Friday, July 22, 2011

ECG Interpretation Review - #25 (Regular SVT - ST Depression - List #1)

Interpret the 12-lead ECG shown below, obtained from a woman with sensation of “rapid heart beat”.  What is your differential diagnosis?  What diagnostic maneuver might help to determine what the rhythm is?
  • Additional Questions: 1) Which leads are most helpful to assess for atrial activity?  2) Do you see atrial activity in all leads on this 12-lead tracing?  3) Do you need to be sure of the rhythm diagnosis before initiating treatment?
Figure 1 – 12-lead ECG from a patient with “rapid heart beat”.  What is your differential diagnosis?  What might you do diagnostically? (Figure reproduced from ECG-2014-ePub). – NOTEEnlarge by clicking on Figures – Right-Click to open in a separate window.
INTERPRETATION:  Our preference is to always obtain a lead II Rhythm Strip whenever a question arises as to rhythm diagnosis.  This is shown in Figure 2.
Figure 2 – Lead II rhythm strip from the patient with tachycardia in Figure 1.  What is your differential diagnosis?  (Figure reproduced from ECG-2014-ePub). – NOTEEnlarge by clicking on Figures – Right-Click to open in a separate window.
The rhythm is regular at a ventricular rate that is close to 150/minute (the R-R interval is approximately 2 large boxes in duration — and 300 ÷ 2 = 150/minute).  The QRS complex is narrow (ie, not more than half a large box).  Normal atrial activity is absent, since upright P waves are not seen in lead II.  Instead, there is a suggestion of atrial activity having a negative deflection in lead II (as well as in other inferior leads).  There also appears to be a negative notching in the ST segment in each of the inferior leads.  Could this all represent atrial activity?
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Application of a Diagnostic Maneuver: 
The answer to the question of whether atrial activity is embedded within the 12‑lead tracing is forthcoming from application of a vagal maneuverCarotid Sinus Pressure (CSP) is applied at the moment marked by the large arrow in Figure 3. 
  • Note shortly after application of CSP there is reduction in the conduction ratio of impulses passing through the AV Node.  This produces a short pause during which the typical sawtooth pattern of Atrial Flutter can be readily recognized.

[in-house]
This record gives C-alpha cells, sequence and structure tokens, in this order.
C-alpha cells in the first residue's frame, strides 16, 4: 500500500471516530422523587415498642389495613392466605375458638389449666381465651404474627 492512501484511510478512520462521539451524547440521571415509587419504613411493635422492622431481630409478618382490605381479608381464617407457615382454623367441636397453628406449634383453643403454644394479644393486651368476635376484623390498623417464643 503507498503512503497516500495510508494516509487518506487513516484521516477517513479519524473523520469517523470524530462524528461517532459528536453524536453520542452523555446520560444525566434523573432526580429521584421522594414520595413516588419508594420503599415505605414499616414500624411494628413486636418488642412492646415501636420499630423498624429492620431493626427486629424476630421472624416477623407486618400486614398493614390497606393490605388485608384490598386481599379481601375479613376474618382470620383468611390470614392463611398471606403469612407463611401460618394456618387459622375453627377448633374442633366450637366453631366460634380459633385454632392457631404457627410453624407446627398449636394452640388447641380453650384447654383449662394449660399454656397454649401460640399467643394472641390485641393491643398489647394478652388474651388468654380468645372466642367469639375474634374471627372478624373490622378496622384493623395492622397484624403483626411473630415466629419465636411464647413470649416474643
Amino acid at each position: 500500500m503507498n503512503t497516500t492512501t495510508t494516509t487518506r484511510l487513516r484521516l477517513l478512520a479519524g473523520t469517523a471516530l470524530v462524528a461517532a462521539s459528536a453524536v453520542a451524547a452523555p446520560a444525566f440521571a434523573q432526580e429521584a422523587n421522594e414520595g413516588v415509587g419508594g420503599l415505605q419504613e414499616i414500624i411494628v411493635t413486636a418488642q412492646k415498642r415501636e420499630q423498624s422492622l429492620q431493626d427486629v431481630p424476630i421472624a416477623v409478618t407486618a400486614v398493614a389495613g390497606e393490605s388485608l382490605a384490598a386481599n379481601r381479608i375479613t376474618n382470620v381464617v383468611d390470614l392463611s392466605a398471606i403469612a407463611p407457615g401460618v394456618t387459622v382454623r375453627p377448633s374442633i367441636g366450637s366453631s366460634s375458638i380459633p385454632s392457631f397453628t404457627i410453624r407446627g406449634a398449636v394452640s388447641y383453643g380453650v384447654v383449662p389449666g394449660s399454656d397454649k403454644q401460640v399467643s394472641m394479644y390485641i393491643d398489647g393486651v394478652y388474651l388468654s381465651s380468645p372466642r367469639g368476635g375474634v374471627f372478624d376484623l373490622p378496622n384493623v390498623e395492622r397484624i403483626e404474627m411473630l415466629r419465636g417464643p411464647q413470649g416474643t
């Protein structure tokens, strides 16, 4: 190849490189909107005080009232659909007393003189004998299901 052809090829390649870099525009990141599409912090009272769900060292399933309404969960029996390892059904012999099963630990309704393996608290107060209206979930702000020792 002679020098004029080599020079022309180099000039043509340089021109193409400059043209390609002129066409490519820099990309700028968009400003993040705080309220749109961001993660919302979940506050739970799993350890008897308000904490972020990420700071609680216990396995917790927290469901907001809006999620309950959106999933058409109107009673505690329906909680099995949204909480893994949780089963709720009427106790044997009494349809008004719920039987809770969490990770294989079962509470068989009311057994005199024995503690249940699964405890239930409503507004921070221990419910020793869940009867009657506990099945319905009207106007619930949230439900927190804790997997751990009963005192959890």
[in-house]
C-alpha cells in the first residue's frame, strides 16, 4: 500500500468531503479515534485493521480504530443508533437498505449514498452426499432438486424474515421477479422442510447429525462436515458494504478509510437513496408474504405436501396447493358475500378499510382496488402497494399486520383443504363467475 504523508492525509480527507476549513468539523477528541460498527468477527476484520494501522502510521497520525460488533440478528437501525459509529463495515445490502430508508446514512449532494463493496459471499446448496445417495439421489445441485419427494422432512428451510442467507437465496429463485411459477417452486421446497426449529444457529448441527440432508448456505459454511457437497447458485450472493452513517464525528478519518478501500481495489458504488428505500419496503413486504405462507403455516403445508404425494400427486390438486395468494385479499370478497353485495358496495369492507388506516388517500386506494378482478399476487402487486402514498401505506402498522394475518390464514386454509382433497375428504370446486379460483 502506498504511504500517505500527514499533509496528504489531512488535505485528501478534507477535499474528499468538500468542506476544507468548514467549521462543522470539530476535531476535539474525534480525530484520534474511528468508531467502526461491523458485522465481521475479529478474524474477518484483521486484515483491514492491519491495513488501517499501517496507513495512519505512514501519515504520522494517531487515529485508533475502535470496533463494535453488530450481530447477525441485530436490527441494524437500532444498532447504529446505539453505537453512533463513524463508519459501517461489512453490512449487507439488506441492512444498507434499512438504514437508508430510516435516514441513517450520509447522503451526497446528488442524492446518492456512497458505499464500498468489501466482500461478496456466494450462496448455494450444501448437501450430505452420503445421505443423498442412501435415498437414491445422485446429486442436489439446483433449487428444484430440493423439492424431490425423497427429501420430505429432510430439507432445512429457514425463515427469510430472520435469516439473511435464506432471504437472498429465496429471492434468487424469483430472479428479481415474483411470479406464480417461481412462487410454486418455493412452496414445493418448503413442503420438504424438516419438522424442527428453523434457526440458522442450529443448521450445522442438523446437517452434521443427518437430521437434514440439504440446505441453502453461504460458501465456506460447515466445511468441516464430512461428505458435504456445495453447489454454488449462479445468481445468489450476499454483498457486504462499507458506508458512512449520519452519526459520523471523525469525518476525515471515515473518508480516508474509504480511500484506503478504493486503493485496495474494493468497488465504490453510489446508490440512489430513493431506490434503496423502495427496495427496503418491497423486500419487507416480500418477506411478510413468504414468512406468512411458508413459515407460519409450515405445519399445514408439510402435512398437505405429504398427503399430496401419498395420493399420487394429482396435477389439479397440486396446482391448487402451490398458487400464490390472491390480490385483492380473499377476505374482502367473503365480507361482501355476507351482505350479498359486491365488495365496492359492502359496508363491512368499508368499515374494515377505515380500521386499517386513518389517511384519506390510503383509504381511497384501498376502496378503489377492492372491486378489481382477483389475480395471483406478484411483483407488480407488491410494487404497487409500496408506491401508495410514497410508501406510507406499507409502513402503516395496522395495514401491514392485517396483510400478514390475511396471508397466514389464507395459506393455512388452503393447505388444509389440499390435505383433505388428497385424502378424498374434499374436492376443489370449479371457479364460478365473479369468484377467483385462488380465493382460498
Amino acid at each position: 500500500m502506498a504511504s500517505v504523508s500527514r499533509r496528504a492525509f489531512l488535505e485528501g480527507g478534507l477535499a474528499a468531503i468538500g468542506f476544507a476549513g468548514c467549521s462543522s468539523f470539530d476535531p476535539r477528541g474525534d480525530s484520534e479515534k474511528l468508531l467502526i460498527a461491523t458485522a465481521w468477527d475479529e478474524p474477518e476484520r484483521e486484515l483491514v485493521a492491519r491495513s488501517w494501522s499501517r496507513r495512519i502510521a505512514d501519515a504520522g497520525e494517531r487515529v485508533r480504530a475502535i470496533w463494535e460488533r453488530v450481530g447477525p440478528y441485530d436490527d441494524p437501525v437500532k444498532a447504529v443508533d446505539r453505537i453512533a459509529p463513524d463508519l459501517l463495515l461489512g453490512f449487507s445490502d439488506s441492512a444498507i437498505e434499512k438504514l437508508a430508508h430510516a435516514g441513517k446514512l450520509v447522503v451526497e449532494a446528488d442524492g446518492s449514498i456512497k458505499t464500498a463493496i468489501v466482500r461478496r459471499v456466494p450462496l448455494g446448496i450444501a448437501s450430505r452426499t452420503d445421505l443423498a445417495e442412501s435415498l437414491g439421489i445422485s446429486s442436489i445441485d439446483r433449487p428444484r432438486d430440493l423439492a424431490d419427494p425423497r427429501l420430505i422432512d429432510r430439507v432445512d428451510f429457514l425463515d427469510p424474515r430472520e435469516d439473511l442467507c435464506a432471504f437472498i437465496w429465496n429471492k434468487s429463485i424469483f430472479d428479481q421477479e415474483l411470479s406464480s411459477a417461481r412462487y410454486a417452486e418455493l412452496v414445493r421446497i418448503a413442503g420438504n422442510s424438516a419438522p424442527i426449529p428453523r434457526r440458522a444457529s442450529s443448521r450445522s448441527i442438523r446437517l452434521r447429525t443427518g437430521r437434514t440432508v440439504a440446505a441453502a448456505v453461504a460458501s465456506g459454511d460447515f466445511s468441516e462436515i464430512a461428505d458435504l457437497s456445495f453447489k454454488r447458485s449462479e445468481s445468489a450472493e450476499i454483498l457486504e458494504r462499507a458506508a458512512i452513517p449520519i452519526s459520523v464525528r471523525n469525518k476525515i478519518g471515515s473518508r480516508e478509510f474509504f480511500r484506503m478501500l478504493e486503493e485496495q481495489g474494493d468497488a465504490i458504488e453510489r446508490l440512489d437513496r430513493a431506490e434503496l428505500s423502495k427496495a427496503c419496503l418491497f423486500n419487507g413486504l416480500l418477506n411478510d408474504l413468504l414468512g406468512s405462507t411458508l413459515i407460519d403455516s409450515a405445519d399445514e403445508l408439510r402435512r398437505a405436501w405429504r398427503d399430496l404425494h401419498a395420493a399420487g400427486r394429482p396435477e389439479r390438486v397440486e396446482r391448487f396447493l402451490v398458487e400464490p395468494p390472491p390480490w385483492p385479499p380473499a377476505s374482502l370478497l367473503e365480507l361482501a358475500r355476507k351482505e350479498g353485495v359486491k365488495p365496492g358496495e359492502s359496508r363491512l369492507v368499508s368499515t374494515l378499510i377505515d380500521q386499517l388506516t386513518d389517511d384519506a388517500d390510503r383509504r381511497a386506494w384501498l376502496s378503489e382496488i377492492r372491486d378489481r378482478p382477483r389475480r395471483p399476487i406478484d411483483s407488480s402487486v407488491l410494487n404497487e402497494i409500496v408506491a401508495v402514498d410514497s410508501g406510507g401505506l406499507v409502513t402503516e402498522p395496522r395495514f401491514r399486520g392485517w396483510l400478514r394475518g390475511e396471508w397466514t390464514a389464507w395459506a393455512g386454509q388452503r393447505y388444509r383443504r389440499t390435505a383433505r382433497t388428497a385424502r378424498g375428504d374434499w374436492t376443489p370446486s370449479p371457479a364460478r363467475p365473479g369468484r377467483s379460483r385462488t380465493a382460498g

Figure 3 – Lead II rhythm strip showing the result of CSP, which reveals regular sawtooth flutter waves.  (Figure reproduced from ECG-2014-ePub).
DISCUSSION:  A number of important points are brought out by this case.
  • We often do not know definitive diagnosis of the rhythm at the time the patient presents.  This need not hinder our approach to treatment.  First priority in the assessment of any tachycardia is to ensure hemodynamic stability.  Although not explicitly stated in this case (we are not told the patient’s blood pressure) — We may presume the patient is stable because the presenting symptom is “rapid heart beat”.  IF the patient was hemodynamically unstable as a result of the rapid rate (ie, with chest pain, shortness of breath, mental confusion, hypotension) — then regardless of what the rhythm turns out to be, immediate synchronized cardioversion would be indicated.
  • Given that this patient is stable — We have time to better assess the rhythm.   Use of a 12‑lead ECG during tachycardia is extremely helpful in this regard.  Next to lead II — lead V1 (which lies in proximity anatomically to the right atrium) is usually the next best lead to look at for atrial activity.  After leads II and V1 — we then direct our attention to all 10 of the remaining leads for clues to atrial activity.  Doing so in Figure 1 — we see suggestion of sawtooth activity in leads II, III, aVF, aVR, and V1 — but no sign of atrial activity in most of the other leads.  The 12‑lead tracing also confirms that the QRS complex is truly narrow in all 12 leads.
  • The best description of the tachycardia defined by the rhythm in Figures 1 and 2 is that this represents a regular SVT (SupraVentricular Tachycardia) without sign of normal atrial activity.  This description should prompt consideration of the 3 entities shown in Table 1 as the likely cause of the tachycardia:
Table 1 – List of the 3 most common causes of a regular SVT when normal atrial activity is not seen.  (Figure reproduced from ECG-2014-ePub).
  • Practically speaking — 90-to-95% of the regular SVTs that primary care clinicians encounter (in and out of the hospital) will be one of the 3 entities on this list.  Clearly — other causes exist (junctional tachycardia, ectopic atrial rhythms, accessory pathway reentry tachycardias, etc.) — but keeping in mind these 3 entities will simplify and facilitate diagnosis in the majority of cases.
  • Heart rate may help in distinguishing between the 3 entities in List #1 — IF the rate exceeds 170/minute in an adult.  This is because it is unusual for a nonexercising adult to be in sinus tachycardia at rates above 170/minute.  Atrial flutter with 2:1 AV conduction is also unlikely when the ventricular rate exceeds 170/minute, since the atrial rate of untreated flutter is rarely faster than 340/minute in adults.  However — when the rate of a regular SVT is approximately 150/minute (as it is in Figures 1,2) — any of the 3 entities in Table 1 may be the cause.
  • We suspect the rhythm in Figures 1,2 is not sinus tachycardia, because we do not see an upright P wave in lead II.  Application of a vagal maneuver resolves the issue (Figure 3) — as it brings out flutter waves that had been partially hidden within the QRST complex in Figure 1.
  • Although not essential for our initial approach to this patient — knowing definitive diagnosis facilitates treatment.  Use of an AV-Nodal-slowing drug (ie, diltiazem, a beta-blocker) now becomes appropriate at this point. Synchronized cardioversion might ultimately be needed if medical treatment does not convert the rhythm.
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  - See also ECG Blogs #23 and #24 -
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Tuesday, July 19, 2011